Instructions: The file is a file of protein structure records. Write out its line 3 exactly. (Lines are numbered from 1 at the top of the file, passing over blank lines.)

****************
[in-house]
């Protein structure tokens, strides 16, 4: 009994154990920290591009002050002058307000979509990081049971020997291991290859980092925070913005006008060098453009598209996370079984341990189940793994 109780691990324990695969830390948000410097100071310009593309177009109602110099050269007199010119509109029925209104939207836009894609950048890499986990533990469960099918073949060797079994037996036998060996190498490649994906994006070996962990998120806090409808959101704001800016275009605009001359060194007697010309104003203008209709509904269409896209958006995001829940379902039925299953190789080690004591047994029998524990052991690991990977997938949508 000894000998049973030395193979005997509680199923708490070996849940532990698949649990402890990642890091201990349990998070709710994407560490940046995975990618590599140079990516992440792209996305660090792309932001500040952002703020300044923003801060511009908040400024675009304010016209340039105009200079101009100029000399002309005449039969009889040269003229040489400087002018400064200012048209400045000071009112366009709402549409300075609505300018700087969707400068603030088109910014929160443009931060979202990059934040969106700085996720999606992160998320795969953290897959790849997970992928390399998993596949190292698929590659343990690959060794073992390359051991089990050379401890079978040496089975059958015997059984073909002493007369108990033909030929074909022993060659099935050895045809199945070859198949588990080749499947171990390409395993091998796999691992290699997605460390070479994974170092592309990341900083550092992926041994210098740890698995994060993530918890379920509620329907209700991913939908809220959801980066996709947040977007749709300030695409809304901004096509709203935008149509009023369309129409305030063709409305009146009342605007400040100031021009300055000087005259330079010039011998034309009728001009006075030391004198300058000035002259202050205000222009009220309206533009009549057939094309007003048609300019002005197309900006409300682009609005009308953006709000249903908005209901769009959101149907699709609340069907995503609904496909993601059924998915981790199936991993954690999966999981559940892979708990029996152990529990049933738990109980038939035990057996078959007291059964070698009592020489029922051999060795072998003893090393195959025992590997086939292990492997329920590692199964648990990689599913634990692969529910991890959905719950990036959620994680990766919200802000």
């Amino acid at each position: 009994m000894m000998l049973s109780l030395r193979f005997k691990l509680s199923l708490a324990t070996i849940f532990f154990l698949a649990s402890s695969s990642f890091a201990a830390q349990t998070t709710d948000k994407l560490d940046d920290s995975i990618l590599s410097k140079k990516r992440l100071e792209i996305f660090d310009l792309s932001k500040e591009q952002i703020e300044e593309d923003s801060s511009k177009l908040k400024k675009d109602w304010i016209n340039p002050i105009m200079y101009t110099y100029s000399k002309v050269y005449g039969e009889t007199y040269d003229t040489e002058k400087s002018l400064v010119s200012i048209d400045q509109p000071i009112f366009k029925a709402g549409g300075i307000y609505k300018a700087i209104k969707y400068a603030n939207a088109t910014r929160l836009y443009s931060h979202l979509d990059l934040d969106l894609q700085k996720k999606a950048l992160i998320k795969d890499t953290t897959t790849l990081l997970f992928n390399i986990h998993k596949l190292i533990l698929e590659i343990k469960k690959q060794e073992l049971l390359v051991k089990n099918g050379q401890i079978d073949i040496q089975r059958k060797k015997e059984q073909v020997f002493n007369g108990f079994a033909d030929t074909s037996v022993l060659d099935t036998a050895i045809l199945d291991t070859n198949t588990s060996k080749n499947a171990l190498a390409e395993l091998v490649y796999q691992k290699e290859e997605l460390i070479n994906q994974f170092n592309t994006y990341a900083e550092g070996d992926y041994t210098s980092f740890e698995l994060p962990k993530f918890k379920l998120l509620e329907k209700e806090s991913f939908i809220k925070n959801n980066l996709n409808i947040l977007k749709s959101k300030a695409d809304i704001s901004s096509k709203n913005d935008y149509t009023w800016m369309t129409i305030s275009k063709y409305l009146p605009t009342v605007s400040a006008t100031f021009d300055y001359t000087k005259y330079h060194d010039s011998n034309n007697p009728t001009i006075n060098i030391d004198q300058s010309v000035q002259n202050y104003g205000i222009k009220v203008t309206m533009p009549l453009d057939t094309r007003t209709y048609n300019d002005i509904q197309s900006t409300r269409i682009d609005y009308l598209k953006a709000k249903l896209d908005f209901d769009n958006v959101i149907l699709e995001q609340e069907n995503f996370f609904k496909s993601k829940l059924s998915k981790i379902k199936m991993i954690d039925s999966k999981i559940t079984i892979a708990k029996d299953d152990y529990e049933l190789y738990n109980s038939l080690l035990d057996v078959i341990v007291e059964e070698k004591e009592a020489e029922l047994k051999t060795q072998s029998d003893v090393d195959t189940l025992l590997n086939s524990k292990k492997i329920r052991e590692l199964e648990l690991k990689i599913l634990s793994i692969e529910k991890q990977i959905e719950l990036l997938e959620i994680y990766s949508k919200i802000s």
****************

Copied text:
């Amino acid at each position: 009994m000894m000998l049973s109780l030395r193979f005997k691990l509680s199923l708490a324990t070996i849940f532990f154990l698949a649990s402890s695969s990642f890091a201990a830390q349990t998070t709710d948000k994407l560490d940046d920290s995975i990618l590599s410097k140079k990516r992440l100071e792209i996305f660090d310009l792309s932001k500040e591009q952002i703020e300044e593309d923003s801060s511009k177009l908040k400024k675009d109602w304010i016209n340039p002050i105009m200079y101009t110099y100029s000399k002309v050269y005449g039969e009889t007199y040269d003229t040489e002058k400087s002018l400064v010119s200012i048209d400045q509109p000071i009112f366009k029925a709402g549409g300075i307000y609505k300018a700087i209104k969707y400068a603030n939207a088109t910014r929160l836009y443009s931060h979202l979509d990059l934040d969106l894609q700085k996720k999606a950048l992160i998320k795969d890499t953290t897959t790849l990081l997970f992928n390399i986990h998993k596949l190292i533990l698929e590659i343990k469960k690959q060794e073992l049971l390359v051991k089990n099918g050379q401890i079978d073949i040496q089975r059958k060797k015997e059984q073909v020997f002493n007369g108990f079994a033909d030929t074909s037996v022993l060659d099935t036998a050895i045809l199945d291991t070859n198949t588990s060996k080749n499947a171990l190498a390409e395993l091998v490649y796999q691992k290699e290859e997605l460390i070479n994906q994974f170092n592309t994006y990341a900083e550092g070996d992926y041994t210098s980092f740890e698995l994060p962990k993530f918890k379920l998120l509620e329907k209700e806090s991913f939908i809220k925070n959801n980066l996709n409808i947040l977007k749709s959101k300030a695409d809304i704001s901004s096509k709203n913005d935008y149509t009023w800016m369309t129409i305030s275009k063709y409305l009146p605009t009342v605007s400040a006008t100031f021009d300055y001359t000087k005259y330079h060194d010039s011998n034309n007697p009728t001009i006075n060098i030391d004198q300058s010309v000035q002259n202050y104003g205000i222009k009220v203008t309206m533009p009549l453009d057939t094309r007003t209709y048609n300019d002005i509904q197309s900006t409300r269409i682009d609005y009308l598209k953006a709000k249903l896209d908005f209901d769009n958006v959101i149907l699709e995001q609340e069907n995503f996370f609904k496909s993601k829940l059924s998915k981790i379902k199936m991993i954690d039925s999966k999981i559940t079984i892979a708990k029996d299953d152990y529990e049933l190789y738990n109980s038939l080690l035990d057996v078959i341990v007291e059964e070698k004591e009592a020489e029922l047994k051999t060795q072998s029998d003893v090393d195959t189940l025992l590997n086939s524990k292990k492997i329920r052991e590692l199964e648990l690991k990689i599913l634990s793994i692969e529910k991890q990977i959905e719950l990036l997938e959620i994680y990766s949508k919200i802000s």